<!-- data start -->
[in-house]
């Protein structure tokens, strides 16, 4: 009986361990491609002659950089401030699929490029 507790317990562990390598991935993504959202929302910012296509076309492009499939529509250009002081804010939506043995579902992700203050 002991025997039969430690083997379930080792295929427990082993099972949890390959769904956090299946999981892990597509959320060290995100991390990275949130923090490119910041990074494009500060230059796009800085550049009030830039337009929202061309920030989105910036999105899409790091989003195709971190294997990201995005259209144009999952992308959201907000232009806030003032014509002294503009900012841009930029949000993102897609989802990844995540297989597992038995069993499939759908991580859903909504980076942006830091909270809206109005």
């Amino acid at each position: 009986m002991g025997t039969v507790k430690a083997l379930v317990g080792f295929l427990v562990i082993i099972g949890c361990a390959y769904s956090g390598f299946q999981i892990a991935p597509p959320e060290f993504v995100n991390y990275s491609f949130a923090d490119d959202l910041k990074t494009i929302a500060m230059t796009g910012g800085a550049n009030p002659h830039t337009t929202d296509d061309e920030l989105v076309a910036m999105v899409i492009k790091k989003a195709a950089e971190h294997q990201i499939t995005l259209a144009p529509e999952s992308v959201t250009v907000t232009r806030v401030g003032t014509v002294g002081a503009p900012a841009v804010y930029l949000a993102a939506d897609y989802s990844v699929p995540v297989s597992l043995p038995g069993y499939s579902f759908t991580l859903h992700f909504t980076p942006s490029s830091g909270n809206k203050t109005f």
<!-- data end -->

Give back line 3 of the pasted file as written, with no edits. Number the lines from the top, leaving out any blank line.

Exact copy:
């Amino acid at each position: 009986m002991g025997t039969v507790k430690a083997l379930v317990g080792f295929l427990v562990i082993i099972g949890c361990a390959y769904s956090g390598f299946q999981i892990a991935p597509p959320e060290f993504v995100n991390y990275s491609f949130a923090d490119d959202l910041k990074t494009i929302a500060m230059t796009g910012g800085a550049n009030p002659h830039t337009t929202d296509d061309e920030l989105v076309a910036m999105v899409i492009k790091k989003a195709a950089e971190h294997q990201i499939t995005l259209a144009p529509e999952s992308v959201t250009v907000t232009r806030v401030g003032t014509v002294g002081a503009p900012a841009v804010y930029l949000a993102a939506d897609y989802s990844v699929p995540v297989s597992l043995p038995g069993y499939s579902f759908t991580l859903h992700f909504t980076p942006s490029s830091g909270n809206k203050t109005f």